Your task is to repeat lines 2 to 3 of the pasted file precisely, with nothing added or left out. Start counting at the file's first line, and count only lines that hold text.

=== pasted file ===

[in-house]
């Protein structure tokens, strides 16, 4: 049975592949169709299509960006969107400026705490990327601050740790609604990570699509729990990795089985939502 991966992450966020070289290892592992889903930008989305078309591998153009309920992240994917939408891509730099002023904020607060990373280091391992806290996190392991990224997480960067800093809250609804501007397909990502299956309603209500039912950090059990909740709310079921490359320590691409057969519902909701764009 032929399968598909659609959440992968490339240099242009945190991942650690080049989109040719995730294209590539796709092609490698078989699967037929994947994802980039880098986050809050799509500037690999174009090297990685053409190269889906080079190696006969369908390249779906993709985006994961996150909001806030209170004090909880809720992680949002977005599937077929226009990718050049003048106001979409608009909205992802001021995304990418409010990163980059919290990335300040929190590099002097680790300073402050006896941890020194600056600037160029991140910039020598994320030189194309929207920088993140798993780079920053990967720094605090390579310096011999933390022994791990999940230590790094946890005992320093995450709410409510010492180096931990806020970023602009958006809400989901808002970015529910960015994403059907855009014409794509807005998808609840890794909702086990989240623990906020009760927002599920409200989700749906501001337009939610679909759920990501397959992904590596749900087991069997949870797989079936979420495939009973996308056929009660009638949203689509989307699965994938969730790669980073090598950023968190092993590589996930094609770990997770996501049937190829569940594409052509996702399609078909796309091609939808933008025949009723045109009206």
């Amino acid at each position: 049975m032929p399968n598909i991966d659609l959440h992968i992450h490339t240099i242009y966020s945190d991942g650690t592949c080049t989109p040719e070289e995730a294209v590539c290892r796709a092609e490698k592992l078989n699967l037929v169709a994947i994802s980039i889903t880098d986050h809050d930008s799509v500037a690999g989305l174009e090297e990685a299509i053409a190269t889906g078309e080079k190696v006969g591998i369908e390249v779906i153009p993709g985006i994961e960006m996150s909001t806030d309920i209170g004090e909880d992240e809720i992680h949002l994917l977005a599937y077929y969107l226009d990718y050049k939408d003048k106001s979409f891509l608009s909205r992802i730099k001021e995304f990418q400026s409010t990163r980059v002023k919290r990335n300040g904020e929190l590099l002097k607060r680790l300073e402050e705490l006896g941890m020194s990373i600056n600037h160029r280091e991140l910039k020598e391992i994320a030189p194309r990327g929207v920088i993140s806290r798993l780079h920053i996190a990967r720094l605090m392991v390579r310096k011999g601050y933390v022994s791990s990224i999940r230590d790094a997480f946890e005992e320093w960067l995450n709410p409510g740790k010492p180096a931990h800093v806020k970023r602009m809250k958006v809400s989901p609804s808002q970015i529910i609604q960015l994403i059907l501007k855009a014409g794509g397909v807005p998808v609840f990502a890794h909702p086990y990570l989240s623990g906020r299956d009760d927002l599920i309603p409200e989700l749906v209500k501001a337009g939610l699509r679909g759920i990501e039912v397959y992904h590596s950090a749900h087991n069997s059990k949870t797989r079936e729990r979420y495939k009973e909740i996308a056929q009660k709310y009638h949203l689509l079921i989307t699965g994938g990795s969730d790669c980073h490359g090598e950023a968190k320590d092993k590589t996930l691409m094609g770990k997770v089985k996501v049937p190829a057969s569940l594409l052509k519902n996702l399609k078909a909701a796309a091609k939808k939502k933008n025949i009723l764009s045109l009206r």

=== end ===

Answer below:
């Protein structure tokens, strides 16, 4: 049975592949169709299509960006969107400026705490990327601050740790609604990570699509729990990795089985939502 991966992450966020070289290892592992889903930008989305078309591998153009309920992240994917939408891509730099002023904020607060990373280091391992806290996190392991990224997480960067800093809250609804501007397909990502299956309603209500039912950090059990909740709310079921490359320590691409057969519902909701764009 032929399968598909659609959440992968490339240099242009945190991942650690080049989109040719995730294209590539796709092609490698078989699967037929994947994802980039880098986050809050799509500037690999174009090297990685053409190269889906080079190696006969369908390249779906993709985006994961996150909001806030209170004090909880809720992680949002977005599937077929226009990718050049003048106001979409608009909205992802001021995304990418409010990163980059919290990335300040929190590099002097680790300073402050006896941890020194600056600037160029991140910039020598994320030189194309929207920088993140798993780079920053990967720094605090390579310096011999933390022994791990999940230590790094946890005992320093995450709410409510010492180096931990806020970023602009958006809400989901808002970015529910960015994403059907855009014409794509807005998808609840890794909702086990989240623990906020009760927002599920409200989700749906501001337009939610679909759920990501397959992904590596749900087991069997949870797989079936979420495939009973996308056929009660009638949203689509989307699965994938969730790669980073090598950023968190092993590589996930094609770990997770996501049937190829569940594409052509996702399609078909796309091609939808933008025949009723045109009206």
């Amino acid at each position: 049975m032929p399968n598909i991966d659609l959440h992968i992450h490339t240099i242009y966020s945190d991942g650690t592949c080049t989109p040719e070289e995730a294209v590539c290892r796709a092609e490698k592992l078989n699967l037929v169709a994947i994802s980039i889903t880098d986050h809050d930008s799509v500037a690999g989305l174009e090297e990685a299509i053409a190269t889906g078309e080079k190696v006969g591998i369908e390249v779906i153009p993709g985006i994961e960006m996150s909001t806030d309920i209170g004090e909880d992240e809720i992680h949002l994917l977005a599937y077929y969107l226009d990718y050049k939408d003048k106001s979409f891509l608009s909205r992802i730099k001021e995304f990418q400026s409010t990163r980059v002023k919290r990335n300040g904020e929190l590099l002097k607060r680790l300073e402050e705490l006896g941890m020194s990373i600056n600037h160029r280091e991140l910039k020598e391992i994320a030189p194309r990327g929207v920088i993140s806290r798993l780079h920053i996190a990967r720094l605090m392991v390579r310096k011999g601050y933390v022994s791990s990224i999940r230590d790094a997480f946890e005992e320093w960067l995450n709410p409510g740790k010492p180096a931990h800093v806020k970023r602009m809250k958006v809400s989901p609804s808002q970015i529910i609604q960015l994403i059907l501007k855009a014409g794509g397909v807005p998808v609840f990502a890794h909702p086990y990570l989240s623990g906020r299956d009760d927002l599920i309603p409200e989700l749906v209500k501001a337009g939610l699509r679909g759920i990501e039912v397959y992904h590596s950090a749900h087991n069997s059990k949870t797989r079936e729990r979420y495939k009973e909740i996308a056929q009660k709310y009638h949203l689509l079921i989307t699965g994938g990795s969730d790669c980073h490359g090598e950023a968190k320590d092993k590589t996930l691409m094609g770990k997770v089985k996501v049937p190829a057969s569940l594409l052509k519902n996702l399609k078909a909701a796309a091609k939808k939502k933008n025949i009723l764009s045109l009206r």